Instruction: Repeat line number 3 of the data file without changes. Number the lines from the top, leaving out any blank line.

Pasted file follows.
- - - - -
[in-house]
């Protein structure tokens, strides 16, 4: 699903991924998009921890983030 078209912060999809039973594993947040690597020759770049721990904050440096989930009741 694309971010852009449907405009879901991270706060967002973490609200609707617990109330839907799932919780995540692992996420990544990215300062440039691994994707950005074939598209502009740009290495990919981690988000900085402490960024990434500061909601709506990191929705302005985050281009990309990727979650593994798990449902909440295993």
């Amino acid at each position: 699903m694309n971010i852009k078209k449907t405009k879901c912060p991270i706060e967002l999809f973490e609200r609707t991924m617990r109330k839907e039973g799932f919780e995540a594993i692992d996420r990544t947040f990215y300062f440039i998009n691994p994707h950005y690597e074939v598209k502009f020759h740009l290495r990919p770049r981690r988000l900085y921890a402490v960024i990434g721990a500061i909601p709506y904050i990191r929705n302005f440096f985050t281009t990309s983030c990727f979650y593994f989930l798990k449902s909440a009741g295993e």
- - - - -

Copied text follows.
């Amino acid at each position: 699903m694309n971010i852009k078209k449907t405009k879901c912060p991270i706060e967002l999809f973490e609200r609707t991924m617990r109330k839907e039973g799932f919780e995540a594993i692992d996420r990544t947040f990215y300062f440039i998009n691994p994707h950005y690597e074939v598209k502009f020759h740009l290495r990919p770049r981690r988000l900085y921890a402490v960024i990434g721990a500061i909601p709506y904050i990191r929705n302005f440096f985050t281009t990309s983030c990727f979650y593994f989930l798990k449902s909440a009741g295993e």